We had a failed realignment in 1968-1982 in which the Republicans tried to build an alliance between the bankers of 1932 and the embers of the Southern racial and sexual hostilities that drove 1860. It failed because those embers were too cool, and because the policies that appealed to bankers in 1932 didn’t really help bankers in a global environment. Wall Street bubbled and burst; the real winners were oil barons and connected outfits like Halliburton and Blackwater. (...)
But now, we’re going to have a realignment. Not because of the size of the victory, but because there’s no longer an argument for the losing side. There will be a new Republican party, perhaps with a new name, perhaps not. The old GOP will linger on for a decade or two; it might even win a few elections if it can find lucky and charismatic candidates . It’s a spent force.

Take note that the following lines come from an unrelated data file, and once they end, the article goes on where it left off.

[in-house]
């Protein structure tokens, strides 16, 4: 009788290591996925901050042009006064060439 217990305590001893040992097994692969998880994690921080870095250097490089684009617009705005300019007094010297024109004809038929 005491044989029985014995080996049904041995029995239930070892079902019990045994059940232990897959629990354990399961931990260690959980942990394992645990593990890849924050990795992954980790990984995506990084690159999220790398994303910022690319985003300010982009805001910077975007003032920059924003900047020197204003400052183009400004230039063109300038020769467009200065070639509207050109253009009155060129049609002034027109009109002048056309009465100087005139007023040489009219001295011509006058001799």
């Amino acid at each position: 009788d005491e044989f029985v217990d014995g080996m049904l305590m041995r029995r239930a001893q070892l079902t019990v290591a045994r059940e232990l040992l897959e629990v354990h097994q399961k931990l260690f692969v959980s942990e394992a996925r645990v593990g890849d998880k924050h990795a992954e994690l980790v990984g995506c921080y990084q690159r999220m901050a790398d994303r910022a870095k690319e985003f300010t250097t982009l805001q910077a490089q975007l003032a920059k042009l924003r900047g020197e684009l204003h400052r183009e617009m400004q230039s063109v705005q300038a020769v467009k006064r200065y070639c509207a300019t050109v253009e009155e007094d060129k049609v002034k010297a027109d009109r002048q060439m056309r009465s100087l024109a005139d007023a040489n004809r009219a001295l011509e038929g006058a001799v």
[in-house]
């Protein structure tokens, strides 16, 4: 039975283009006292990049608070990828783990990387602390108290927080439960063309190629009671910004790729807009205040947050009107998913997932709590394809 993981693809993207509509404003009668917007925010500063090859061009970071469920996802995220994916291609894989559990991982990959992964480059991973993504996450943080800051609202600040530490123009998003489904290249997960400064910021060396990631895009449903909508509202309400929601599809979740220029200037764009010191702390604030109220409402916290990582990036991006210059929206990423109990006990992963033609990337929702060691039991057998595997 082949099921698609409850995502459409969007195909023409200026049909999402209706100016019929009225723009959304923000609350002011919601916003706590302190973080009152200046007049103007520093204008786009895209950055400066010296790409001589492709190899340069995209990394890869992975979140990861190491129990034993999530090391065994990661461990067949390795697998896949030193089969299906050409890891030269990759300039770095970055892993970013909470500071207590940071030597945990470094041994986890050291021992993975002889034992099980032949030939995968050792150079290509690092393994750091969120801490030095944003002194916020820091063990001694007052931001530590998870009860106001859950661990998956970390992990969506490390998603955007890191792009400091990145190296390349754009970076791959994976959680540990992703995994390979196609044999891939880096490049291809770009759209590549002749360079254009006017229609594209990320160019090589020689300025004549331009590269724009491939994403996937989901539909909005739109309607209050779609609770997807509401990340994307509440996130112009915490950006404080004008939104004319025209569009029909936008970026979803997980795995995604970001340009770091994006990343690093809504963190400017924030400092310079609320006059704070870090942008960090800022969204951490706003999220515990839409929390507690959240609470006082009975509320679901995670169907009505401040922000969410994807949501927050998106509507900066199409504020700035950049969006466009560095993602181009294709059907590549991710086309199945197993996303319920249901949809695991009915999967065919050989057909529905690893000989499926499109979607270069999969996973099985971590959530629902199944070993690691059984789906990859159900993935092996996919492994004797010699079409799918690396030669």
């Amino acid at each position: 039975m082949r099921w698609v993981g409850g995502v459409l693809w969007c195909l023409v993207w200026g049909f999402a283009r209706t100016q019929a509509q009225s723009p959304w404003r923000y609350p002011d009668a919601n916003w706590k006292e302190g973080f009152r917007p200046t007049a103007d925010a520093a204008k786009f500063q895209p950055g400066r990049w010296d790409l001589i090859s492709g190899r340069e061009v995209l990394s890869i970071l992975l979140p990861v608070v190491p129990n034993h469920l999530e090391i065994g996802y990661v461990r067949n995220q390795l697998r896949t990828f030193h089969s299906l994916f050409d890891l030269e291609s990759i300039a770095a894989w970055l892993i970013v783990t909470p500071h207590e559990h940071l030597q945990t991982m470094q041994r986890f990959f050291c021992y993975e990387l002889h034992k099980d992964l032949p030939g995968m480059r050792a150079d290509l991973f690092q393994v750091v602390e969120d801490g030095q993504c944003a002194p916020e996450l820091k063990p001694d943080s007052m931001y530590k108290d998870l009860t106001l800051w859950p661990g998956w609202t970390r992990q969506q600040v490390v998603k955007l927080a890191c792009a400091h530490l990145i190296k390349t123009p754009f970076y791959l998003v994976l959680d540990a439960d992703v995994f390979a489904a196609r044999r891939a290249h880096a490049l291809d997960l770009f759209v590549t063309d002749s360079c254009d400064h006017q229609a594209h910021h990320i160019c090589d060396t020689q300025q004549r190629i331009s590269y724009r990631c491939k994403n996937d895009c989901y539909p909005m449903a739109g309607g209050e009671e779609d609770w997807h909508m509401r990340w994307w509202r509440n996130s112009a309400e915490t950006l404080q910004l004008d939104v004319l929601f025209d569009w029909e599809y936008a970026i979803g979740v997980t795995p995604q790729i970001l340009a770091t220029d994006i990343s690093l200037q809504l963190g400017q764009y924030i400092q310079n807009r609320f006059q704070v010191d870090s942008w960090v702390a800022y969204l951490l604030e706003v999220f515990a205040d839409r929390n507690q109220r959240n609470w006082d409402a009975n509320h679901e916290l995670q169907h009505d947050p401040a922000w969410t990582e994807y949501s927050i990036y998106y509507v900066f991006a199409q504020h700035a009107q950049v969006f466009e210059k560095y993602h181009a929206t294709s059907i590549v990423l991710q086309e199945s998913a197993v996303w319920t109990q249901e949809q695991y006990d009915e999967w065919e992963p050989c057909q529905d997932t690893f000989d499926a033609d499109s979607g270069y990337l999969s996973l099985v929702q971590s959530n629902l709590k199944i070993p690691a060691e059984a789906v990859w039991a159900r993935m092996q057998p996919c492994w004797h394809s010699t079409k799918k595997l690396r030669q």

There will be a new home for conservatives, but their alliance with the know-nothings and bigots has failed. It will be even harder to win with this formula going forward. It’s a losing strategy.